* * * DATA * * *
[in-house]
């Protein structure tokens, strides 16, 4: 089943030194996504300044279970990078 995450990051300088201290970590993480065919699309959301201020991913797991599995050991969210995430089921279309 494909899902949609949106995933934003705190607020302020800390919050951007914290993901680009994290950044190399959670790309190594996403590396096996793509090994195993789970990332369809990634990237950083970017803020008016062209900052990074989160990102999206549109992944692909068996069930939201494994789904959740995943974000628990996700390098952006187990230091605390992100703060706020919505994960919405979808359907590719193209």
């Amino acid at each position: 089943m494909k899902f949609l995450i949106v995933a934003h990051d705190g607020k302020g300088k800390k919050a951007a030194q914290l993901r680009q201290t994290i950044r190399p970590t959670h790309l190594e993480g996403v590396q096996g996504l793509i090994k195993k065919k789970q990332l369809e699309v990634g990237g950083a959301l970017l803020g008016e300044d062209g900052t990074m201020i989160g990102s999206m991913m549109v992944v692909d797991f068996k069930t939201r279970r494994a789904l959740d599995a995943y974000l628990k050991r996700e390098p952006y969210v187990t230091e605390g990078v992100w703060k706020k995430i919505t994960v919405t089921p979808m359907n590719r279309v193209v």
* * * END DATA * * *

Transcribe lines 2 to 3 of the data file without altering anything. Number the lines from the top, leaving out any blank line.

């Protein structure tokens, strides 16, 4: 089943030194996504300044279970990078 995450990051300088201290970590993480065919699309959301201020991913797991599995050991969210995430089921279309 494909899902949609949106995933934003705190607020302020800390919050951007914290993901680009994290950044190399959670790309190594996403590396096996793509090994195993789970990332369809990634990237950083970017803020008016062209900052990074989160990102999206549109992944692909068996069930939201494994789904959740995943974000628990996700390098952006187990230091605390992100703060706020919505994960919405979808359907590719193209």
């Amino acid at each position: 089943m494909k899902f949609l995450i949106v995933a934003h990051d705190g607020k302020g300088k800390k919050a951007a030194q914290l993901r680009q201290t994290i950044r190399p970590t959670h790309l190594e993480g996403v590396q096996g996504l793509i090994k195993k065919k789970q990332l369809e699309v990634g990237g950083a959301l970017l803020g008016e300044d062209g900052t990074m201020i989160g990102s999206m991913m549109v992944v692909d797991f068996k069930t939201r279970r494994a789904l959740d599995a995943y974000l628990k050991r996700e390098p952006y969210v187990t230091e605390g990078v992100w703060k706020k995430i919505t994960v919405t089921p979808m359907n590719r279309v193209v």